pandect was our Word of the Day on 07/02/2012. Hear the podcast!
Theme music by Joshua Stamper ©2006 New Jerusalem Music/ASCAP
Did You Know?
The original pandect was the "Pandectae," a massive fifty-volume digest of Roman civil law that was created under the emperor Justinian in the 6th century. The Latin word pandectae is the plural of "pandectes," which means "encyclopedic work" or "book that contains everything." "Pandectes" in turn derives from the Greek pandekt‡s ("all-receiving"), from "pan-" ("all") and "dechesthai" ("to receive"). When the word pandect first cropped up in English in the mid-16th century, it referred to the complete code of laws of a particular country or system. Its "comprehensive treatise" sense developed later that century.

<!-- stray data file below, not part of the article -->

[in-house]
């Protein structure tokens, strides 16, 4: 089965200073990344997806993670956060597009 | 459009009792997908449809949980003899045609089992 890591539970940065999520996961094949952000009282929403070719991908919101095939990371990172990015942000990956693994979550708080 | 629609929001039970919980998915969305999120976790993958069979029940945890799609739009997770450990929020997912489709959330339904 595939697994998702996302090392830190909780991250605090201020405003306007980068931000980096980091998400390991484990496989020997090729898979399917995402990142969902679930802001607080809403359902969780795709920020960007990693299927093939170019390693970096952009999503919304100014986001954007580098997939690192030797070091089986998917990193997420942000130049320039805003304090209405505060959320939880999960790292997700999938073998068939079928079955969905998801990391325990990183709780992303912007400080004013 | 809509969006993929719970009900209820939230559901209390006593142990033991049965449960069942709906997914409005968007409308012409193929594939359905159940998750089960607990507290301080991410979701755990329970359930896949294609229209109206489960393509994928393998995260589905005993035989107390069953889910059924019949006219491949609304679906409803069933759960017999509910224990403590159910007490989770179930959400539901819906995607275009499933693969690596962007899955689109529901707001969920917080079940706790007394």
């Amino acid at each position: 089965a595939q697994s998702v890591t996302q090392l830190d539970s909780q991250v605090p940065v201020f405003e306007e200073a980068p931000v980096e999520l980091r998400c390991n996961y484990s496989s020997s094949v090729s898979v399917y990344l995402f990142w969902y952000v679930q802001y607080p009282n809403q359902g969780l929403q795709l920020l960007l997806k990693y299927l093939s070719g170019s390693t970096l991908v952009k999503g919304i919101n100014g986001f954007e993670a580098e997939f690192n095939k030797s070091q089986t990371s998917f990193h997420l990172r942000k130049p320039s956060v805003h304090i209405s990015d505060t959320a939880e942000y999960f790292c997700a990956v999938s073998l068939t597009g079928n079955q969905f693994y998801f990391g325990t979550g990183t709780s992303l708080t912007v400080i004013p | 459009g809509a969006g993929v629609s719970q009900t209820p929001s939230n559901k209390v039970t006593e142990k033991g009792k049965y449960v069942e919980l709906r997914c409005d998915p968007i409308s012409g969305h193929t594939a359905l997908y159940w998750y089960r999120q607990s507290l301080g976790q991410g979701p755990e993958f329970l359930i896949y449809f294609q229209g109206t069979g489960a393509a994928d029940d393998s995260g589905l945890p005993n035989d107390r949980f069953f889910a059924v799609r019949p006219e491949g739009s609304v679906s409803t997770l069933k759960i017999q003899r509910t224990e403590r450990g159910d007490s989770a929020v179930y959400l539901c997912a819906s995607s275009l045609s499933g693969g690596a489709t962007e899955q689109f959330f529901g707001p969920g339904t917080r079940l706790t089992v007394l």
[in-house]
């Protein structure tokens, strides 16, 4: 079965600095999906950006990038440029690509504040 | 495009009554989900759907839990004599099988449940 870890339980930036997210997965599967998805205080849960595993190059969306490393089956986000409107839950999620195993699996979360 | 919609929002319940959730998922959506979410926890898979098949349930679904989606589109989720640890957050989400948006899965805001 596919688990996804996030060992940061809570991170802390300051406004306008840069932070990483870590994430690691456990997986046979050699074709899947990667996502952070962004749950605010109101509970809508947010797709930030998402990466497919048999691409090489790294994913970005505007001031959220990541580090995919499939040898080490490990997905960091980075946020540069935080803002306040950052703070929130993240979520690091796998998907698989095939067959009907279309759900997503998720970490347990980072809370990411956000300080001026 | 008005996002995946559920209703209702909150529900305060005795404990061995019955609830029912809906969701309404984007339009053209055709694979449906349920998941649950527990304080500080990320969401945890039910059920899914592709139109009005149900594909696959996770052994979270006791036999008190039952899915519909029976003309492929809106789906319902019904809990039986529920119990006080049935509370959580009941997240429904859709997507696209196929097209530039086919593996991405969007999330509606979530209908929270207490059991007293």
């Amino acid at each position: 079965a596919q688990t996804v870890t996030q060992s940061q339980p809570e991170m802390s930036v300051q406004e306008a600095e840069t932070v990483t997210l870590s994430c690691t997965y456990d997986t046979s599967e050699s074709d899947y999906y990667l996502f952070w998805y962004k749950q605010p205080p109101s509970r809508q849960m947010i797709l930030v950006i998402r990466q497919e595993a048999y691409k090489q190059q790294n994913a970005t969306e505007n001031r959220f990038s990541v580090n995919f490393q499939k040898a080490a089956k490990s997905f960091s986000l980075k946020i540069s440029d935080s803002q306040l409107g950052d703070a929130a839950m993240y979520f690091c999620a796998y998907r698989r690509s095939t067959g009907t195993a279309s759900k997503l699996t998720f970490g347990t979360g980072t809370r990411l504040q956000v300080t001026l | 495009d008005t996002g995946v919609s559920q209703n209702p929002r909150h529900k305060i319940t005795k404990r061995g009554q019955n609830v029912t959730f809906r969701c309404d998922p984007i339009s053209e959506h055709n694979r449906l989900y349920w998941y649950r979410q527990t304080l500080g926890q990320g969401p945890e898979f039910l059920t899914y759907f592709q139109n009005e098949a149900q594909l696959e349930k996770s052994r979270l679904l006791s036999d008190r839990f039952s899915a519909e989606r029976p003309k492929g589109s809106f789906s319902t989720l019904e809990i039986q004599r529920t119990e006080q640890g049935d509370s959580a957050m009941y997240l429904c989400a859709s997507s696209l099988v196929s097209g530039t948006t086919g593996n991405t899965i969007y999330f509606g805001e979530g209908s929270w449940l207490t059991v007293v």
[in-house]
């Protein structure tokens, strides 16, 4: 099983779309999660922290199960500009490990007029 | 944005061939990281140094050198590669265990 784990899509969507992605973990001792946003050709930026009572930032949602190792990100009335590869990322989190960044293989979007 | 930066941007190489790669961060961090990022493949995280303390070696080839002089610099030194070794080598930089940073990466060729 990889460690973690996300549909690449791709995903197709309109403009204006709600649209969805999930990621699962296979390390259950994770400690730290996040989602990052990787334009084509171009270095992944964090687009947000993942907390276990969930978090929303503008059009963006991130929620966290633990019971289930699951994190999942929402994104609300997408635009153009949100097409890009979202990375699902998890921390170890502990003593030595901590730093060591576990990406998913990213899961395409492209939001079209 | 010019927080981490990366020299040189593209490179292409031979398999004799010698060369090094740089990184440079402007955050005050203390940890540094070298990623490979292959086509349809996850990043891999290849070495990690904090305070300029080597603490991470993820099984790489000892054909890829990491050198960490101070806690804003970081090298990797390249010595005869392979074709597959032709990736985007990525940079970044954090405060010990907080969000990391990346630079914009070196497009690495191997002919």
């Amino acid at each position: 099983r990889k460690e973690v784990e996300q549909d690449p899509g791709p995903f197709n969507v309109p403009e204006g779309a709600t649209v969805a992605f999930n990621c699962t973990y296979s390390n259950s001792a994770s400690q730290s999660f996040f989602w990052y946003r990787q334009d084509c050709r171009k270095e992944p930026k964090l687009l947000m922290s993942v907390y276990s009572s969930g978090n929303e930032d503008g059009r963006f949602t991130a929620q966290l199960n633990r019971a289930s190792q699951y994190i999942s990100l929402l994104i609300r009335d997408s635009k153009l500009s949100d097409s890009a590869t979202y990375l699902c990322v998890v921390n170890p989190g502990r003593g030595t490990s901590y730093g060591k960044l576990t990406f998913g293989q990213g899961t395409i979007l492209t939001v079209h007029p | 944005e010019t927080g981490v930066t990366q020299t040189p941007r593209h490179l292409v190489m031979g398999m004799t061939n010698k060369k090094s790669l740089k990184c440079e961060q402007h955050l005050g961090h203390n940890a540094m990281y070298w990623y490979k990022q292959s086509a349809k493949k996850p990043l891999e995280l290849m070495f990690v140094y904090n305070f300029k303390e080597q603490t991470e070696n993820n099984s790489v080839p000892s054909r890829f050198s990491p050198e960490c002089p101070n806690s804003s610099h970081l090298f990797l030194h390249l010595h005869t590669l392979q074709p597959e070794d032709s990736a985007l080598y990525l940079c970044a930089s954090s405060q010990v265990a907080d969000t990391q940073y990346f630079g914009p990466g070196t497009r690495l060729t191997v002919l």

Origin and Etymology of pandect
Learn More about pandect
Seen and Heard
What made you want to look up pandect? Please tell us where you read or heard it (including the quote, if possible).